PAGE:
What smart speakers mean for brands and consumers

Digital voice assistants are getting more popular, and they are changing how we search, shop… and reach consumers.
07 November 2017
kirsty cooke

Head of Digital Content

We recently saw Google introduce Google Home Mini – a new, smaller model of the in-home smart speaker, using Google Assistant voice technology, that responds to questions and task requests from across the room.

Meanwhile, Amazon continues to dominate the market with both the Amazon Echo and Amazon Echo Dot, powered by Alexa. It launched six new Alexa-powered products in the U.S. recently and it is estimated that the U.S. could see $10 billion in revenue from Amazon’s Echo alone by 2020. Indeed, by the end of 2017, 33 million smart speakers will be installed globally.

In the UK, Kantar has found that 2.7m households are currently actively using an Amazon Echo or a Google Home device. Meanwhile, 22.2% of UK consumers are already using a Virtual Assistant (such as Siri) on their smartphones. (Data from September 2017).


A new way to access content

As the technology improves, a significant number of web searches will be carried out via voice – rather than via a screen interface – as people become more comfortable with these smart devices.

Gaelle Bertrand, Head of Brand Insight and Social Media Intelligence in Kantar's Media division, comments: “More people than ever are using virtual personal assistants for voice search queries and these intelligent search engines are getting smarter, better at understanding the context and intent of their search users, to be more helpful.”

“What’s more, voice search queries are 30 times more likely to be action-oriented than typed queries, meaning businesses have an ideal opening to recommend their services to the search user.”

This gives brands an opportunity to present locally relevant results with a strong call to action, on the basis that consumers are pretty far into the decision-making process.

Alvaro Morilla, Senior Analyst at Kantar, advises marketers to rethink search engine optimisation and a dependence on keywords, and remember that this is a conversational interface. “When searching for items, the software relies on two key areas: featured snippets and local listings. For Alexa, Cortana and Siri the search results rely on Bing, becoming increasingly relevant in the voice environment.”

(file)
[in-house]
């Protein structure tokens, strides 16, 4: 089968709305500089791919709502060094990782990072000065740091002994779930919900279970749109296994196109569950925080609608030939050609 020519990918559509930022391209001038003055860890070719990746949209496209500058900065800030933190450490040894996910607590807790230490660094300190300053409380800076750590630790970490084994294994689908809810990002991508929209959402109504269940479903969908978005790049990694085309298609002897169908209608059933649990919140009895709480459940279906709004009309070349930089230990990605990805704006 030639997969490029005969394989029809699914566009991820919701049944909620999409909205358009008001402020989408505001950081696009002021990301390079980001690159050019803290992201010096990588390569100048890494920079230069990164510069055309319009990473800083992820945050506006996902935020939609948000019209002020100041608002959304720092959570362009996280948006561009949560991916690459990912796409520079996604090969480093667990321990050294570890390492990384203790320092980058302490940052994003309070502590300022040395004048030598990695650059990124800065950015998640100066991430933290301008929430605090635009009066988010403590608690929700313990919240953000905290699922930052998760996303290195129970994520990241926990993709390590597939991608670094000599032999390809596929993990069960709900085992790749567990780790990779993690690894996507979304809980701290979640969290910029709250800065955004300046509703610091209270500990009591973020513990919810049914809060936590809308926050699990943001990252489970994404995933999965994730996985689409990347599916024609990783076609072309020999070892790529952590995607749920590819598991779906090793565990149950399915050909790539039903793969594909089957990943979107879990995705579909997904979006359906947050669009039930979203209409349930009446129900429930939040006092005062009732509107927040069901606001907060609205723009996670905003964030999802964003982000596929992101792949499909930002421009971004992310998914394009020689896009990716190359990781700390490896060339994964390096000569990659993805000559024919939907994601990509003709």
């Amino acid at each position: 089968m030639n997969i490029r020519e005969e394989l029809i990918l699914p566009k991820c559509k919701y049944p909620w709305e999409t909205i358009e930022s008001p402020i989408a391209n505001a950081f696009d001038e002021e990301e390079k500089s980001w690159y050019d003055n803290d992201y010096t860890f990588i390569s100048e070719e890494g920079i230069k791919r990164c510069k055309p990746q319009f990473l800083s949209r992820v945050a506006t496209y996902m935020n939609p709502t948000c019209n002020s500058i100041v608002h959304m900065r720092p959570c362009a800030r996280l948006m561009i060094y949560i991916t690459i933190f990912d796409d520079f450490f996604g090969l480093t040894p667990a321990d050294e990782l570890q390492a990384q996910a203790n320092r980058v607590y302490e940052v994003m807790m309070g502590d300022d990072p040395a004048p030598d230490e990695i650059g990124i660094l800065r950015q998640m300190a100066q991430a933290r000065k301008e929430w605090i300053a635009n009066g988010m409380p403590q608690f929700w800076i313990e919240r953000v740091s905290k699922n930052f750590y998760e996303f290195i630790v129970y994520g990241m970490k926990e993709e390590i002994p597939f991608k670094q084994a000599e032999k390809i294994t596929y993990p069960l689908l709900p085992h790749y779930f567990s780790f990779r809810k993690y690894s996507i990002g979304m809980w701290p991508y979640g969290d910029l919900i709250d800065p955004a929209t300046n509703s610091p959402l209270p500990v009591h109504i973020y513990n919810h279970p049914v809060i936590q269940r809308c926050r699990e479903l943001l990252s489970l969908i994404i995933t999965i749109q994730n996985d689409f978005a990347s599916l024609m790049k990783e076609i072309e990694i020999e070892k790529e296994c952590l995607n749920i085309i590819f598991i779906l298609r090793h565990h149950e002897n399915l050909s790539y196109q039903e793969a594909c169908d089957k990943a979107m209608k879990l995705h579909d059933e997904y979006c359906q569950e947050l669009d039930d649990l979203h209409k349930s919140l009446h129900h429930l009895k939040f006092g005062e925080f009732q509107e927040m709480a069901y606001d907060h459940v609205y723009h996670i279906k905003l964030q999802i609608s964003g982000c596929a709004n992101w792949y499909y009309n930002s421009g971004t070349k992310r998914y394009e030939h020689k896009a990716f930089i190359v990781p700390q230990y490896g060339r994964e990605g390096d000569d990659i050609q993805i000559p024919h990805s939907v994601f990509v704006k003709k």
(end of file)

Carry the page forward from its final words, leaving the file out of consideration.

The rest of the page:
Of course, the connection both Google and Amazon already has with retail is crucial. Casey Ferrell, VP, Head of U.S. MONITOR at Kantar, comments:“Look no further than the rise of Amazon Echo to see the importance of voice technology in retail. The disruptive capabilities are, of course, only amplified by its connection to Amazon’s retail platform. This role as a vital entry point to larger platforms will be the key purpose of voice recognition and assisted tech in the near future. Components of voice recognition, such as re-ordering commands, turn traditionally inactive shoppers into potential loyalists—if it’s your brand that they’re re-ordering with a simple voice command, you’ve separated yourself from the competition and gained repeat business.”

This sentiment is echoed by Kantar’s Nigel Hollis, who notes that a voice-first retail world will make fewer people switch brands and could ‘hard-wire’ loyalty. “Unless the brand lets them down, people will simply find it easier and more convenient to buy the same as last time.” Will shopping lists become a thing of the past?

A new approach to advertising

It’s also worth noting that the visual cues that often lead to a search or purchase – outdoor ads, brand names and so on – are negated in a voice-first world. In the future, our choice of brand may be driven more by need than by well-placed advertising. So is there an opportunity for advertisers in the world of smart speakers? Hollis claims, “One of the most important things will be to develop audible branding assets that can act as a trigger to evoke positive impressions of the brand.”

Indeed, the importance of getting in there ‘first’ – being the first brand a consumer uses and never switches from – becomes paramount as artificial intelligence and voice-based purchases grow. Jane Ostler, head of media in Kantar's Insights division, comments: “Brands must innovate to appeal to new and younger audiences. Kantar’s AdReaction: Engaging Gen X, Y and Z research shows that younger consumers (Gen Z in particular) like to interact with advertising, and we are seeing more brands start to experiment with voice in advertising to engage consumers, using it to trigger a call to action or to create entertainment.”

Burger King’s Voice Stunt

The creation of partnerships – such as the one Ocado has struck up with Amazon – will also be a consideration for brands, even where the bedfellows seem unlikely.

While it seems like voice assistants are changing how we interact with content and brands, adoption levels are still relatively low and the technology has not yet been perfected. And voice may not be replacing screens entirely. Rumour has it that Google may follow Amazon in adding a screen to its premium smart speaker, in development now. However, that doesn’t change the fact that this is something marketers should be considering in their 2018 strategies, as smart speakers and digital voice assistants will surely open up new opportunities in action-orientated search, seamless retail experiences and creative advertising executions to reach new audiences… first.